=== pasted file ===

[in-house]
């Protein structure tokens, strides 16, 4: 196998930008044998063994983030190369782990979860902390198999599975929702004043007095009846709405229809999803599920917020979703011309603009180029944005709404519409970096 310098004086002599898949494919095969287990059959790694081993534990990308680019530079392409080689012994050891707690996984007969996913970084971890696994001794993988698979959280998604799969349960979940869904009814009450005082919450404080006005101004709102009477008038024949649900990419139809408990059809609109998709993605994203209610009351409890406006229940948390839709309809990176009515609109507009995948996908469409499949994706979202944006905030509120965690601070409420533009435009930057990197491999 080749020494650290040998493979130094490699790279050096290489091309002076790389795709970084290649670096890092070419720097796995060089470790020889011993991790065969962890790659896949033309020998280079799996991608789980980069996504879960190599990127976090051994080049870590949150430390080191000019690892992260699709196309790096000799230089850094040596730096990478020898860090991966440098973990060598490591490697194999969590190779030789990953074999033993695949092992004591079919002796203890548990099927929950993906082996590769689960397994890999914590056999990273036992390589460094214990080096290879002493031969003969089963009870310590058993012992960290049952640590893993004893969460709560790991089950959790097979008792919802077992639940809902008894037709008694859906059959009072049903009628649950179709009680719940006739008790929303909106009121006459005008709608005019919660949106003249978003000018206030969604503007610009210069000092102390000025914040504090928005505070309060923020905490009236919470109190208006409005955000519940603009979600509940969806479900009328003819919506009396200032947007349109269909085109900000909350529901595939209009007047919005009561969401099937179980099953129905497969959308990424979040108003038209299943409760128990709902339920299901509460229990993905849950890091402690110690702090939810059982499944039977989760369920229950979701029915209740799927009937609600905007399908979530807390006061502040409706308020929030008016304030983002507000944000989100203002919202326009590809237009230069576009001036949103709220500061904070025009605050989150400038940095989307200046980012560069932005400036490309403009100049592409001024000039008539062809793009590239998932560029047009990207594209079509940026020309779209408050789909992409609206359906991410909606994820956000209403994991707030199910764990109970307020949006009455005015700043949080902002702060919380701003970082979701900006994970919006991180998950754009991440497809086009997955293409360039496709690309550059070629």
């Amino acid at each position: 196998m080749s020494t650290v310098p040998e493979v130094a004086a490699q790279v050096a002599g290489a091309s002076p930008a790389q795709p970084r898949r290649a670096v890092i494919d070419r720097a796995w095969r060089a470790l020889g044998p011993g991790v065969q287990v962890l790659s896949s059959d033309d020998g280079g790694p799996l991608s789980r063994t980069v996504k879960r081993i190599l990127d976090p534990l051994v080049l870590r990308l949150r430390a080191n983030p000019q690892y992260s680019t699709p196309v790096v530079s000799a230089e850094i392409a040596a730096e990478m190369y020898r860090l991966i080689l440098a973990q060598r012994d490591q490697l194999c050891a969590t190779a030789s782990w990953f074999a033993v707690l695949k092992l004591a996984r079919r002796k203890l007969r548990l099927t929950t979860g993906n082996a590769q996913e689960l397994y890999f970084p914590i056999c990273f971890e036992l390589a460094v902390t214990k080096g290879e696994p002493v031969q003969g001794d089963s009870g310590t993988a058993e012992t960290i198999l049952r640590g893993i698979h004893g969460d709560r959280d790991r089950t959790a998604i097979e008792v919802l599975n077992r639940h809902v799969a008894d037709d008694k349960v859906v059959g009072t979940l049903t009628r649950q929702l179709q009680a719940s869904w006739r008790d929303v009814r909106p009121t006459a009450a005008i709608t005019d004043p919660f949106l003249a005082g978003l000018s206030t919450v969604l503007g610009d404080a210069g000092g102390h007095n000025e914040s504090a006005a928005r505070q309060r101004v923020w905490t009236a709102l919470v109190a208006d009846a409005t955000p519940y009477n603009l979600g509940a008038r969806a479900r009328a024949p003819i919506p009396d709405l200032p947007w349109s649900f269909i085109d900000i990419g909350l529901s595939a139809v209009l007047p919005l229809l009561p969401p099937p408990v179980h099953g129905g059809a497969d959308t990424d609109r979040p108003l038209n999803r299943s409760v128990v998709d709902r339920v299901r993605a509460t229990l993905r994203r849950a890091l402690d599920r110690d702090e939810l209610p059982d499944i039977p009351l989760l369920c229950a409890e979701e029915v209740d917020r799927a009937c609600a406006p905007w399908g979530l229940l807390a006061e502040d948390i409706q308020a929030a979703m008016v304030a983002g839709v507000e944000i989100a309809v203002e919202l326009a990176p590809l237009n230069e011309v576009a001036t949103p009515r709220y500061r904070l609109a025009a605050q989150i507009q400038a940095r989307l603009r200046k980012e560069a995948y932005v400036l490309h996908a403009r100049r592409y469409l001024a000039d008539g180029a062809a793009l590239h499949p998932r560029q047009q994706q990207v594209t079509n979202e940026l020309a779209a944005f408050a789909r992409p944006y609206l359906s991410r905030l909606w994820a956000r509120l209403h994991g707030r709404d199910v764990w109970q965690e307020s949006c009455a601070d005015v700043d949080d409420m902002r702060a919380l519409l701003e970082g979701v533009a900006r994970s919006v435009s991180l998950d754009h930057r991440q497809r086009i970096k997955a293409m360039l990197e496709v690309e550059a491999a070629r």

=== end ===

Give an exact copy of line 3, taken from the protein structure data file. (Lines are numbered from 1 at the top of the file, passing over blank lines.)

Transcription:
């Amino acid at each position: 196998m080749s020494t650290v310098p040998e493979v130094a004086a490699q790279v050096a002599g290489a091309s002076p930008a790389q795709p970084r898949r290649a670096v890092i494919d070419r720097a796995w095969r060089a470790l020889g044998p011993g991790v065969q287990v962890l790659s896949s059959d033309d020998g280079g790694p799996l991608s789980r063994t980069v996504k879960r081993i190599l990127d976090p534990l051994v080049l870590r990308l949150r430390a080191n983030p000019q690892y992260s680019t699709p196309v790096v530079s000799a230089e850094i392409a040596a730096e990478m190369y020898r860090l991966i080689l440098a973990q060598r012994d490591q490697l194999c050891a969590t190779a030789s782990w990953f074999a033993v707690l695949k092992l004591a996984r079919r002796k203890l007969r548990l099927t929950t979860g993906n082996a590769q996913e689960l397994y890999f970084p914590i056999c990273f971890e036992l390589a460094v902390t214990k080096g290879e696994p002493v031969q003969g001794d089963s009870g310590t993988a058993e012992t960290i198999l049952r640590g893993i698979h004893g969460d709560r959280d790991r089950t959790a998604i097979e008792v919802l599975n077992r639940h809902v799969a008894d037709d008694k349960v859906v059959g009072t979940l049903t009628r649950q929702l179709q009680a719940s869904w006739r008790d929303v009814r909106p009121t006459a009450a005008i709608t005019d004043p919660f949106l003249a005082g978003l000018s206030t919450v969604l503007g610009d404080a210069g000092g102390h007095n000025e914040s504090a006005a928005r505070q309060r101004v923020w905490t009236a709102l919470v109190a208006d009846a409005t955000p519940y009477n603009l979600g509940a008038r969806a479900r009328a024949p003819i919506p009396d709405l200032p947007w349109s649900f269909i085109d900000i990419g909350l529901s595939a139809v209009l007047p919005l229809l009561p969401p099937p408990v179980h099953g129905g059809a497969d959308t990424d609109r979040p108003l038209n999803r299943s409760v128990v998709d709902r339920v299901r993605a509460t229990l993905r994203r849950a890091l402690d599920r110690d702090e939810l209610p059982d499944i039977p009351l989760l369920c229950a409890e979701e029915v209740d917020r799927a009937c609600a406006p905007w399908g979530l229940l807390a006061e502040d948390i409706q308020a929030a979703m008016v304030a983002g839709v507000e944000i989100a309809v203002e919202l326009a990176p590809l237009n230069e011309v576009a001036t949103p009515r709220y500061r904070l609109a025009a605050q989150i507009q400038a940095r989307l603009r200046k980012e560069a995948y932005v400036l490309h996908a403009r100049r592409y469409l001024a000039d008539g180029a062809a793009l590239h499949p998932r560029q047009q994706q990207v594209t079509n979202e940026l020309a779209a944005f408050a789909r992409p944006y609206l359906s991410r905030l909606w994820a956000r509120l209403h994991g707030r709404d199910v764990w109970q965690e307020s949006c009455a601070d005015v700043d949080d409420m902002r702060a919380l519409l701003e970082g979701v533009a900006r994970s919006v435009s991180l998950d754009h930057r991440q497809r086009i970096k997955a293409m360039l990197e496709v690309e550059a491999a070629r």